A new University of Michigan study on college-aged adults has found that the more they used Facebook, the worse they felt.
According to CBS News “researchers at the University of Michigan discovered that people who used Facebook were less happy after two weeks, and they were more glum than usual at the time they were using the social network.”
In a press release, University of Michigan social psychologist Ethan Kross, lead author of the article and a faculty associate at the University of Michigan Institute for Social Research (ISR) said he following:
“On the surface, Facebook provides an invaluable resource for fulfilling the basic human need for social connection. But rather than enhance well-being, we found that Facebook use predicts the opposite result – it undermines it.”
John Jonides, University of Michigan cognitive neuroscientist and another author of the paper said the following:
“This is a result of critical importance because it goes to the very heart of the influence that social networks may have on people’s lives.”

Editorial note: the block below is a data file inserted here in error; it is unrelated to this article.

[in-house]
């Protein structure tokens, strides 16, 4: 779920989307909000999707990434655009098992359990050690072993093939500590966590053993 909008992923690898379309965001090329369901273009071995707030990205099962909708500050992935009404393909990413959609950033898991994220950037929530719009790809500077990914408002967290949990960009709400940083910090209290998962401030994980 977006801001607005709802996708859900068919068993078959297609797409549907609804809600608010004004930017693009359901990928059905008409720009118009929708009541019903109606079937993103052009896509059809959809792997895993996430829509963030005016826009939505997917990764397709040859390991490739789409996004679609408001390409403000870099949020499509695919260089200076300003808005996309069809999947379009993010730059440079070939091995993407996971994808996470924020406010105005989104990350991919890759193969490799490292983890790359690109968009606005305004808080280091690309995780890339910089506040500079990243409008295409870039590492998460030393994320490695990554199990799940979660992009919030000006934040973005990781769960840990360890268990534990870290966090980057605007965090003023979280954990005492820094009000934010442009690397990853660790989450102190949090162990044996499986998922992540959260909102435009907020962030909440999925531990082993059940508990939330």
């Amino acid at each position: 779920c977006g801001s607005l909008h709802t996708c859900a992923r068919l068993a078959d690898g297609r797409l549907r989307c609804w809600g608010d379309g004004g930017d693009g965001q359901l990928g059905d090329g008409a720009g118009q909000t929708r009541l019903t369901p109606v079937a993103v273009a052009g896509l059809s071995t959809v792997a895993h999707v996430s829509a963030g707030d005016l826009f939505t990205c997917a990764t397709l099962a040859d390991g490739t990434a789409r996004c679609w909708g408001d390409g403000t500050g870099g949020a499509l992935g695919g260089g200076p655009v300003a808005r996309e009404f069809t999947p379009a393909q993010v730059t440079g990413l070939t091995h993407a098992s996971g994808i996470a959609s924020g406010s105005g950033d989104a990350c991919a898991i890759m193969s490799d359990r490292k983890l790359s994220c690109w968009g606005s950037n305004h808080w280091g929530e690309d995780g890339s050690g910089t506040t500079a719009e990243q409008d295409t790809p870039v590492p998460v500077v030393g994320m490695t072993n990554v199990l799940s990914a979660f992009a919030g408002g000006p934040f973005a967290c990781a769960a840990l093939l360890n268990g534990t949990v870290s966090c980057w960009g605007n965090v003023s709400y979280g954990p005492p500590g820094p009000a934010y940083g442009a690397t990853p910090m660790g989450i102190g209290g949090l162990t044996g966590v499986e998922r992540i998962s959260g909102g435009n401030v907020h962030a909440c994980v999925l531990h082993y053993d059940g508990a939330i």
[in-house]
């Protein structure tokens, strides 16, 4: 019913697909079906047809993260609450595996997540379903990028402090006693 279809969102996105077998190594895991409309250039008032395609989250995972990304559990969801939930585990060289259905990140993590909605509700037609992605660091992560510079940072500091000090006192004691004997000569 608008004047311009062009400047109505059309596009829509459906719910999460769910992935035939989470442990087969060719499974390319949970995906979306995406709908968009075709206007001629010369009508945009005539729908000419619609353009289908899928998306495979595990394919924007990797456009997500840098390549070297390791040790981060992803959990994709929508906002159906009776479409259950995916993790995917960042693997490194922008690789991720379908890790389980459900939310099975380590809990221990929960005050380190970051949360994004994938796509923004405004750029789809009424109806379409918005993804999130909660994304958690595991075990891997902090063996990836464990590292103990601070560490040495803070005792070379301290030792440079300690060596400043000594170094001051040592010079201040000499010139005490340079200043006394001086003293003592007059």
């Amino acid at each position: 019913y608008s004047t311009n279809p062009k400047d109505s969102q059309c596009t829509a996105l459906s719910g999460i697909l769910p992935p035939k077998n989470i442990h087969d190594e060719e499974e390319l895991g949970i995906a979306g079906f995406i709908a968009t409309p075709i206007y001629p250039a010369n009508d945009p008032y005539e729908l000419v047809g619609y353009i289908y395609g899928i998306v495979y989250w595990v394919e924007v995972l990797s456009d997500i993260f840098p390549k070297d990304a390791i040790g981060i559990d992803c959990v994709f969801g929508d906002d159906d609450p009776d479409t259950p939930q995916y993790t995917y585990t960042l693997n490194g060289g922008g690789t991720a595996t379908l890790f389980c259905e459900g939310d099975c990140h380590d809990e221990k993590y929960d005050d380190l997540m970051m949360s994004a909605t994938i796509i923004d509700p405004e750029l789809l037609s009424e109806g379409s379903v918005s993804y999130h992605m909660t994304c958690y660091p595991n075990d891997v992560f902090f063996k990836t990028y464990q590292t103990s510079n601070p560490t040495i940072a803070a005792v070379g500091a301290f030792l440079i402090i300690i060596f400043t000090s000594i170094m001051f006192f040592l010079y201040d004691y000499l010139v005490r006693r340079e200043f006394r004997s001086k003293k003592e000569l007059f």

According to the press release, the study found that the more people used Facebook during one time period, the worse they subsequently felt.
“The authors also asked people to rate their level of life satisfaction at the start and end of the study. They found that the more participants used Facebook over the two-week study period, the more their life satisfaction levels declined over time.”
According to CBS News, Dr. Guy Winch, a New York psychologist and author of “Emotional First Aid,” told TIME that reading posts from other users that brag about their accomplishments can make others feel more down about themselves.
“Patients feel really bad: they went online and liked their friends’ vacation photos, but their friend didn’t like theirs.
“In the throes of a nasty breakup, their ex wrote something really bad about them and blasted it all over. I hear this literally all the time.
“People have huge emotional experiences on social media, especially Facebook, and they bring it into sessions.”
“This is the advantage of studying Facebook use and well-being as dynamic processes that unfold over time”, said emotion researcher Philippe Verduyn, another co-author of the article and post-doctoral fellow of the Research Foundation – Flanders (Belgium).
“It allows us to draw inferences about the likely causal sequence of Facebook use and well-being.”